Last time around, DARPA had a clean slate to work with when it commissioned the Internet. Building the Next Generation of the Internet will be like a design competition to renovate a building that's in use, with a Zoning Board to satisfy, a hostile Neighborhood Association, and who knows what else.
The news has been full of stories about the Next Generation of the Internet: the buildout of the formal Semantic Web as envisioned by Tim Berners-Lee, the rise of ad hoc social tagging sites, and multiple other visions, trends and wish lists, not to mention the commissioning of the Working Group on Internet Governance (WGIG) under the U.N.’s World Summit on the Internet Society (WSIS) initiative, which I’ve been reporting on for some time.
Yesterday there was news of another ambitious initiative to remake the Internet for the future. This one comes from the National Science Foundation, would cost $300 million (not yet obtained), and would “focus on security, ‘pervasive computing’ environments populated by mobile, wireless and sensor networks, control of critical infrastructure and the ability to handle new services that can be used by millions of people.”
All of which sound like good and necessary goals. But there are other initiatives in operation as well (the article mentions Internet2, LambdaRail and PlanetLab, or example), each with its own goals.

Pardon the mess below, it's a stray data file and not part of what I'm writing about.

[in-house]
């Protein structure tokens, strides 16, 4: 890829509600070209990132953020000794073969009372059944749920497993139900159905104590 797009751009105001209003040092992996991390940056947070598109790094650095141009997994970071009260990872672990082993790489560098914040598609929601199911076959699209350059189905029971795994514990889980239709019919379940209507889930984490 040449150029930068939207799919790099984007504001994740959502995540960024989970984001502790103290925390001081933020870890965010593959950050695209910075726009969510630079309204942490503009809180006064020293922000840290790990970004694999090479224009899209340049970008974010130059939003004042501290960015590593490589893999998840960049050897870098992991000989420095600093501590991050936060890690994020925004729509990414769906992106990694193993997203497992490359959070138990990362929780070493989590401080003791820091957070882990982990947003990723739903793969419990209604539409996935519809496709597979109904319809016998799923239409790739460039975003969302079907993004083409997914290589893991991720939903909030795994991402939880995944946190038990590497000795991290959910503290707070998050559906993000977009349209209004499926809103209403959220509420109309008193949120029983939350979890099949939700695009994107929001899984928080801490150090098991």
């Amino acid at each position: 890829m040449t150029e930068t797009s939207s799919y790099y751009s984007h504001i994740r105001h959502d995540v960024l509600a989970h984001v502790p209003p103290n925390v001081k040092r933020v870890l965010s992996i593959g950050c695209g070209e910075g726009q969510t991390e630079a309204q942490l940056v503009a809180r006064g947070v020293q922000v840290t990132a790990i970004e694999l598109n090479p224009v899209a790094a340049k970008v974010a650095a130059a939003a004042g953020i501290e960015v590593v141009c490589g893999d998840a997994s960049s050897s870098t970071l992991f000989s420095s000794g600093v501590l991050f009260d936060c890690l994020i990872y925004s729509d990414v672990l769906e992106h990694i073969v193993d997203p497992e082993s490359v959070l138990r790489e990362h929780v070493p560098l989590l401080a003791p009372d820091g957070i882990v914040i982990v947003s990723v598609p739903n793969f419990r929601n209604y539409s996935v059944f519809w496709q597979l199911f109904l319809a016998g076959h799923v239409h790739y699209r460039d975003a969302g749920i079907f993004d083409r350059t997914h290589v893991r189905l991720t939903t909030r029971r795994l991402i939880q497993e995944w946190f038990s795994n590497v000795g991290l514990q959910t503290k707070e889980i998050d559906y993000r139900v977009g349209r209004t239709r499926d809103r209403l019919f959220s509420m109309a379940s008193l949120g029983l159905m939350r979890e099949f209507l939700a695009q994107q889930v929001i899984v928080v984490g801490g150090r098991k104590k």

The existence of so many initiatives raises important questions, such as: Who will decide which ones happen? Who should be entitled to have a say? What are the criteria for making those decisions? Who will resolve any architectural conflicts?
A simple answer to these questions would be “Why is this different from any other set of standards that someone chooses to create, and the market decides whether or not to adopt?”
There are at least a few ways in which it is different. The first time around, these issues simply did not exist. But now, the Internet is heavily used and the world is increasingly dependent upon it — it’s become more like a utility than a commercial product or service, more akin to a telecommunications service (which, of course, in many ways it is). And telecommunications services have for many years been regulated by governments, in part because of their importance to society.
Second, the United Nations has already identified the Internet as a global resource as part of the WSIS initiative. Similarly, the venerable International Telecommunication Union, the global, government-participation arbiter of telecommunications that missed out on the party when the Internet got off the ground, is interested in asserting its influence. It’s not likely that this trend will end here.
Third, while there is plenty of precedent for standards organizations working things out among themselves when compatibility and similar issues arise, society and governments may not be content to leave this task to such organizations.
Historically, in situations like these, government tends to step in, for better or worse. Will it happen here?
My guess is that it’s not a case of if, but when. The real question is how.
[For a very readable, extremely interesting article on the virtues of unstructured approaches (such as social tagging) over formal ontologies, see Clay Shirky’s Ontology is Overrated: Categories, Links, and Tags]